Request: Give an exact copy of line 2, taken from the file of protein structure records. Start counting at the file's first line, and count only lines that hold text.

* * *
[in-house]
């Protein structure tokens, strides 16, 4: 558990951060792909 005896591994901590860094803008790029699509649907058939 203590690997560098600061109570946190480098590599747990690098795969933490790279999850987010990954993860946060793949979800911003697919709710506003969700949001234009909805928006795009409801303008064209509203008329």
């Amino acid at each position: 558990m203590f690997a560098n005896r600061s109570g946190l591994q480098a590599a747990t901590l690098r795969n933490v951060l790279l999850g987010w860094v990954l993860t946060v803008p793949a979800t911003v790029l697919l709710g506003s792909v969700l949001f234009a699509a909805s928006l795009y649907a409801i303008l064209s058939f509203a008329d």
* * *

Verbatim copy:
């Protein structure tokens, strides 16, 4: 558990951060792909 005896591994901590860094803008790029699509649907058939 203590690997560098600061109570946190480098590599747990690098795969933490790279999850987010990954993860946060793949979800911003697919709710506003969700949001234009909805928006795009409801303008064209509203008329």